By allowing them to eat only until they're full, you'll encourage them to be independent by listening to their body and appetite.
Now let's cover the things you should avoid doing when dealing with a fussy eater.
There's nothing wrong with a little gentle encouragement, but you should never force your child to try a food that they don't want to. You should also never insist that they finish everything on their plate.
Remember that change takes time and there will be lots of other opportunities for them to try new foods.
It's best to steer clear of bribing your little one into eating something they don't want to, as this can lead to them avoiding it even more in the future. Rather than coaxing them, offer new foods in a relaxed way and give them lots of praise when they're brave enough to try them.
If your little one to thinks of sweets as nice and vegetables as nasty, their fussiness may get worse. Try to reinforce that all food is tasty and there to be enjoyed rather than using certain foods as a reward for good behaviour.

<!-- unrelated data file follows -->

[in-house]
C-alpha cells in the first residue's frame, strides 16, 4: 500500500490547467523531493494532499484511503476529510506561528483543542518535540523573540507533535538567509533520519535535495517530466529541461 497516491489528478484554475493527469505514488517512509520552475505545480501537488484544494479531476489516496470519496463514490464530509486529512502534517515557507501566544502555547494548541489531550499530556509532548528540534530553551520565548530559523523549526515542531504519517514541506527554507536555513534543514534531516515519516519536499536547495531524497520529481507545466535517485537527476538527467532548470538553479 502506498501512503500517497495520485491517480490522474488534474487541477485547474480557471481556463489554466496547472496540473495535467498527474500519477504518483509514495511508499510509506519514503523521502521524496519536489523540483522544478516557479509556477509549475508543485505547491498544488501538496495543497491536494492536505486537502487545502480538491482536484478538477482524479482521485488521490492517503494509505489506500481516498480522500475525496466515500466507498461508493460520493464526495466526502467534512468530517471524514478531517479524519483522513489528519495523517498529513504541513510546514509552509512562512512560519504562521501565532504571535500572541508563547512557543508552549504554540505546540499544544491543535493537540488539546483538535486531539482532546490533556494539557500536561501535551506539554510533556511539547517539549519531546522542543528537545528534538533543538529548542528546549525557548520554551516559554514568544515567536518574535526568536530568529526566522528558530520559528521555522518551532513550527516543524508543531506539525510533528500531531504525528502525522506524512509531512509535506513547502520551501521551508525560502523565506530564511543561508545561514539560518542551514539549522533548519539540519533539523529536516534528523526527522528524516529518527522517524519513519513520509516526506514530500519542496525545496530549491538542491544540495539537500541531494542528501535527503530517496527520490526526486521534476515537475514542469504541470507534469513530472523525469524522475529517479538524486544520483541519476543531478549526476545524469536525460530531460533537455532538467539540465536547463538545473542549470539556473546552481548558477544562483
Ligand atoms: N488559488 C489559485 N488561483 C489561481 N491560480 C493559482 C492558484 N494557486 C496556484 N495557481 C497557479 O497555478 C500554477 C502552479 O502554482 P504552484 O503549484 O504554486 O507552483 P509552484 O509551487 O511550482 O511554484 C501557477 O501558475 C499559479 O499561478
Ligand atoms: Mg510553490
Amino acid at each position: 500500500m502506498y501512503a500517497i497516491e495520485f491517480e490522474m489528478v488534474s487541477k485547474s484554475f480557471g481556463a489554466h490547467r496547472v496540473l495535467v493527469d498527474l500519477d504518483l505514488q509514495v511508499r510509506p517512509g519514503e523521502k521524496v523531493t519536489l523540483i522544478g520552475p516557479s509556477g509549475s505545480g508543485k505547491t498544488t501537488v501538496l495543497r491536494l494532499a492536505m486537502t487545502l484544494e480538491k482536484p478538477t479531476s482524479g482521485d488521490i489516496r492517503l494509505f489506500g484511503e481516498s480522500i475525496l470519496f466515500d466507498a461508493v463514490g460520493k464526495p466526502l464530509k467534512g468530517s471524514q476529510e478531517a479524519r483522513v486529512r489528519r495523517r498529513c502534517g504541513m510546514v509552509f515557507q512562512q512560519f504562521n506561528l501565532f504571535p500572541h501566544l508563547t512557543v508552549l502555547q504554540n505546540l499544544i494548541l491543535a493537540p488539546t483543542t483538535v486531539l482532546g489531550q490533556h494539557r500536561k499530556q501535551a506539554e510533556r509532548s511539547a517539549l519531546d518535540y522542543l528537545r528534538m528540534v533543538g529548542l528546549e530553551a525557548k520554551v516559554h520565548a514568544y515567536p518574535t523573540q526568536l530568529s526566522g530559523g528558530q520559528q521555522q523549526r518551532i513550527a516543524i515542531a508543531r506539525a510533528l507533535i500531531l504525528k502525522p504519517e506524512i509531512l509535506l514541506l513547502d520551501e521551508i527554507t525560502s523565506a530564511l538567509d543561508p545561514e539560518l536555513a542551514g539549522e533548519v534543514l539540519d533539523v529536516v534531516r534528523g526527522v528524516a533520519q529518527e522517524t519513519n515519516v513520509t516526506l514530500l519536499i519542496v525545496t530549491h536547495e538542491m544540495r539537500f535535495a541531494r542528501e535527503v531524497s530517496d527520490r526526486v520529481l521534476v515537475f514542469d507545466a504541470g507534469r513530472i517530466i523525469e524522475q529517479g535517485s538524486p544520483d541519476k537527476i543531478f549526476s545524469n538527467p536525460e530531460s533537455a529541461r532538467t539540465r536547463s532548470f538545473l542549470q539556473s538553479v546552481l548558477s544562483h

A good alternative is using a sticker reward chart every time they try a new food or finish what's on their plate. Then, once they've got a chart full of stars, reward them with a prize.
It can be tempting to keep offering alternative meals until your little one eats something. But the truth is that this can be very draining and time-consuming. Plus, they'll likely learn to take advantage if you give them their favourite food whenever they refuse to try something new.
To reassure you that they're not going hungry, it's a good idea to always include one food that you know they'll eat in each meal.
Try not to offer your little one too many snacks during the day. If they eat too many, they'll fill themselves up and not be hungry when it comes to dinner time. Around two healthy snacks a day should be plenty.
Your little one is less likely to want to eat if they're tired or overly hungry. So, try not to leave their meals too late, and stick to a regular schedule where possible.
As your little one grows, their tastes and food preferences will change.
Even if they've refused a particular food in the past, they may come to like it in the future - so don't lose hope! Sometimes children need to be offered a new food 10 times or more before they feel confident enough to try it.